Major Challenges Companies Face With Reverse Logistics

by Taylor Hamilton

Major Challenges Companies Face With Reverse Logistics

by Taylor Hamilton

by Taylor Hamilton


There is a complexity involved with the reverse logistics process that some companies manage better than others.

If it is incorporated as a key function of the business with the right investment in technology and support networks, it can operate as a major asset and value addition to the brand.

Yet so many organisations across a range of fields struggle to understand its role and fail to institute proactive measures that address the issue head-on.

Goods are always intended to move in one swift direction, but there will always be moments where repairs, lost stock or errors cause an interruption to the conveyor belt.

Let us outline what the most prescient challenges are for enterprises who manage this facet of their business.


Third Party Repair

It is relatively easy and straightforward with a basic transaction when there are two key parties involved – the customer and the business. When a third party repair provider enters the reverse logistics equation, new challenges begin to arise. Items can be lost if there is a lack of tracking software included in each individual stock product and if there has been a warranty issued, that is a matter that has to concerned the distributor or manufacturer at the other end of the transaction. There is always a frustration with the ‘middleman’ in these instances, but it is simply a case of enacting clear communication protocols.


To Automate or Not to Automate?

One of the great philosophical debates on the topic of reverse logistics is based around the concept of automation. The frustration on this point is that there is no simple answer or one-size-fits-all solution that can be offered. There will be a variety of factors at play, from the resources of the organisation, the technology that is available and on site to the nature of the supply chain where storage space and recycling processes all come into play. Automation works to drive efficiency levels and lower cases of human error, but each unique stock item has an individual quality and issue that has to be judged independently. There is a layer of complexity when determining how much damage has been incurred and what protocols have to be utilized to have it back on the shelves and ready to shift back into the market.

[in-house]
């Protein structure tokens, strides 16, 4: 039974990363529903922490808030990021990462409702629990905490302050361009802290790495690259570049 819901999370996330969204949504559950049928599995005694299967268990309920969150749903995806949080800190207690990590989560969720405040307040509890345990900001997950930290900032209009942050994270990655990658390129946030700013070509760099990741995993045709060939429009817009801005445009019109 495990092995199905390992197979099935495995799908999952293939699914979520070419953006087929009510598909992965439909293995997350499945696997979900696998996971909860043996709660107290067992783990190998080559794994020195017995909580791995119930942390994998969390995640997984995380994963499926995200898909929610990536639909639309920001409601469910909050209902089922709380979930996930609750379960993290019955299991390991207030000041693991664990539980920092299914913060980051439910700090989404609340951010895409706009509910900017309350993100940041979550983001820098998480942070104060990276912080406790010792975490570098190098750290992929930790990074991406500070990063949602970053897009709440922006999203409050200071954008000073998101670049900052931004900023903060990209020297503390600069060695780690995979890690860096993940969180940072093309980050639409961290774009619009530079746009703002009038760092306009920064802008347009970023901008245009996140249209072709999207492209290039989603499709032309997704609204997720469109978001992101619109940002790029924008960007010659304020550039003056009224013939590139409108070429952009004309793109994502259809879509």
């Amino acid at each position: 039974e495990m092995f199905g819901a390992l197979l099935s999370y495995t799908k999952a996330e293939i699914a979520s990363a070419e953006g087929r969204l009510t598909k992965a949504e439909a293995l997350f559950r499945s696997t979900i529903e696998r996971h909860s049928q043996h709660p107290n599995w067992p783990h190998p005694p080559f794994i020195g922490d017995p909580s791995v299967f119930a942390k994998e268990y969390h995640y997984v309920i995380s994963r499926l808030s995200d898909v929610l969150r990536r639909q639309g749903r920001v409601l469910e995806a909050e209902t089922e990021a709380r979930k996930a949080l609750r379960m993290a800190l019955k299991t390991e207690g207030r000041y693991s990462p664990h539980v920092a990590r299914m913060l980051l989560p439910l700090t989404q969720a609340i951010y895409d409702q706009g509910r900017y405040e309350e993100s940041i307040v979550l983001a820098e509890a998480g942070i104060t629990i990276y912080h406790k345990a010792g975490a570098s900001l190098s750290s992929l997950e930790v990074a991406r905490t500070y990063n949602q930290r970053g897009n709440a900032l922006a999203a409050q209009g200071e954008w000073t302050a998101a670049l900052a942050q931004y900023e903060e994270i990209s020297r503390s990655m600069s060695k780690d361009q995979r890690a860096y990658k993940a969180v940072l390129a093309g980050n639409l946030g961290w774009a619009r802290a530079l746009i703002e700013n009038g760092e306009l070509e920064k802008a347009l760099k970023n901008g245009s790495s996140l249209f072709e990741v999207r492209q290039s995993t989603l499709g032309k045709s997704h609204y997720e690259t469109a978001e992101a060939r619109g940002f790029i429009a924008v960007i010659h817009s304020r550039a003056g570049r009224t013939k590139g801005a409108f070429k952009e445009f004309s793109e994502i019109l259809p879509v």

Erosion of Loyalty and Brand Value Damage

We have openly discussed many of the tangible elements that are included with reverse logistics and this delivers a major challenge to organisations who have to manage their assets. Yet there is a series of intangible factors that prove equally as challenging for enterprises that need to forge a sound reputation amongst their consumer base and the community at large. Companies that sees stock having to be consistently repaired or where customers return items ends up eroding confidence in the brand and damages the image of the organisation, sometimes irreparably. This is a discussion point that is almost impossible to draw on a balance sheet or design in a pie chart, but it is there nonetheless. Brands can spin and create marketing jargon all they wish, but the greater the strain on resources returning and being spun back into the supply chain, the lower the esteem the business is held in.



The end user is entitled to enjoy protections when it comes to their investment in a brand and if those standards fall short, they are in a position to execute sound practice pertaining to their reverse logistics. This matter is reflective of the organisation and their willingness to respond and listen to the needs of their consumer base. It will work to separate the versatile and skilled practitioners from the poor ones, allowing the market to decide which companies make reverse logistics a priority.